Originally published by DodgerBlue.com
The Los Angeles Dodgers re-signed Ryan Brasier to a two-year contract worth a $9 million base salary but with the reported potential to reach $13 million in total value through incentives.
Brasier’s deal was made official Thursday, which was the first day Dodgers pitchers and catchers reported for the start of Spring Training. That also represented the earliest with which they could begin utilizing the 60-day injured list.
The Dodgers had a full 40-man roster, so a corresponding move must be made to add Brasier, but it was not yet announced by the club. It’s likely the Dodgers will place Tony Gonsolin, Nick Frasso and Dustin May on the 60-day IL, clearing three spots, one of which will also be taken by Clayton Kershaw.
Brasier returns after a successful finish to the 2023 season with L.A. He struggled to the tune of a 7.29 ERA and 1.57 WHIP in 21 innings pitched across 20 appearances for the Boston Red Sox last year, which led to getting designated for assignment.
Brasier went on to sign a Minor League contract with the Dodgers and initially reported to Camelback Ranch to work with the organization’s pitching coaches. The right-hander then quickly joined the team during the Freeway Series in Anaheim and became a fixture out of the Dodgers bullpen.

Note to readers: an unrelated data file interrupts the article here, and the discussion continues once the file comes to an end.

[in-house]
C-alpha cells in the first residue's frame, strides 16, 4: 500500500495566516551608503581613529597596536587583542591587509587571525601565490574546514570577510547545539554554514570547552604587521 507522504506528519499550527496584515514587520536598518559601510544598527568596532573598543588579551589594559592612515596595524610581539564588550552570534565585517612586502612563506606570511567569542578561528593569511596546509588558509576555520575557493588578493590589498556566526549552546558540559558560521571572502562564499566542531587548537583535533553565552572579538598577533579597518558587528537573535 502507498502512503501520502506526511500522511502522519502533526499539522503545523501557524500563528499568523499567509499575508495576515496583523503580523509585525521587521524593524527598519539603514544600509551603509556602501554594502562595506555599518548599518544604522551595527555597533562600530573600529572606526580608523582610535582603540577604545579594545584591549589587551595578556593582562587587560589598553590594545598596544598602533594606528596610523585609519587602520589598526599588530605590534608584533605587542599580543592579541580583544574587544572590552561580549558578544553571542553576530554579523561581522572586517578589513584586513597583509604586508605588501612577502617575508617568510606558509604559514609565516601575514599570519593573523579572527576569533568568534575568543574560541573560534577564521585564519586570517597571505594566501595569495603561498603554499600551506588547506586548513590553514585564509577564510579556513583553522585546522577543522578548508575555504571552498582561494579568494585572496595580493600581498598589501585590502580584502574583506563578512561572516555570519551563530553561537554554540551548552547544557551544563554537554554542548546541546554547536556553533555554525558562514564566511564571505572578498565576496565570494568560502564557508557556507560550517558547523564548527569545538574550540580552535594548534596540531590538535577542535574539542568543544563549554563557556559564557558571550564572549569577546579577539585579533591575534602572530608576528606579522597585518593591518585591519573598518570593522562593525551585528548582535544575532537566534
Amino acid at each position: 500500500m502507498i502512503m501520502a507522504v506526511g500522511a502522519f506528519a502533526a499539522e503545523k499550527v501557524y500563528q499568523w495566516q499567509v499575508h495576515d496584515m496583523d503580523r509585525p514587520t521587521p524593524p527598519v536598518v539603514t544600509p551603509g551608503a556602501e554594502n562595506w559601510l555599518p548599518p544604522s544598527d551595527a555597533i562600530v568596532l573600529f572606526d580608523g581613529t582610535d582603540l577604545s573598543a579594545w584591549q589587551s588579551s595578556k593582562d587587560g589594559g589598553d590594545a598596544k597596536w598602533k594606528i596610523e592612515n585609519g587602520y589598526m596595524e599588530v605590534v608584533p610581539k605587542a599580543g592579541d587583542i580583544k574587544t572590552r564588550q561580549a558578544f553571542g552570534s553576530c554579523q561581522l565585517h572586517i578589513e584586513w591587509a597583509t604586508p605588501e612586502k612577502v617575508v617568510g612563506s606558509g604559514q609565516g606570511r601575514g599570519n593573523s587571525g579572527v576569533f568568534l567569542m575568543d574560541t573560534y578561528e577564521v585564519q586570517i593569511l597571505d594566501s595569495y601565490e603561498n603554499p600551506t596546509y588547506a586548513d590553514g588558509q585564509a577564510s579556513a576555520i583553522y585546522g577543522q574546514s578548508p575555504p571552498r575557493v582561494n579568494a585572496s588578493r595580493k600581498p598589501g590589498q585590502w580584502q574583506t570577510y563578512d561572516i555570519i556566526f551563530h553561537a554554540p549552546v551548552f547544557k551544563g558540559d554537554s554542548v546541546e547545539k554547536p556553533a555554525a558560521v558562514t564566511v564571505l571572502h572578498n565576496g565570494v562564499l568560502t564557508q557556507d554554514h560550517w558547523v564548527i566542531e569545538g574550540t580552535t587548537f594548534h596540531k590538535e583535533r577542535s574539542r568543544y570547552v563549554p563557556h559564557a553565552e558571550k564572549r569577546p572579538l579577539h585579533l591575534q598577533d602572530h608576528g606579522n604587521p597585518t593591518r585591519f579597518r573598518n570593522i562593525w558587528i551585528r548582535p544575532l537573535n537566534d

The addition of a cutter allowed Brasier to unlock a new version of himself and he went 2-0 with one save, 0.70 ERA and 0.72 WHIP while holding opponents to a .136 batting average in 39 games for the Dodgers.
Overall in 2023, Brasier finished the season at 59.2 innings pitched with a 3.02 ERA, 3.14 FIP, 1.02 WHIP, 23.5% strikeout rate and 8% walk rate.
Prior to re-signing with the Dodgers, Brasier reportedly drew interest from the New York Yankees, St. Louis Cardinals, Baltimore Orioles, Chicago Cubs and Los Angeles Angels.
Ryan Brasier’s reverse splits
The Dodgers trading Caleb Ferguson to the New York Yankees resulted in having just two left-handed relief pitchers on their 40-man roster in Alex Vesia and Ryan Yarbrough.
However, Brasier limited left-handed hitters to a .123/.167/.211 batting line with just one home run allowed in 17 innings pitched. Brasier’s reverse splits were superior to Ferguson’s stats against left-handed batters.
Brusdar Graterol and Evan Phillips are additional options for Dodgers manager Dave Roberts when looking to quiet opposing left-handed hitters.
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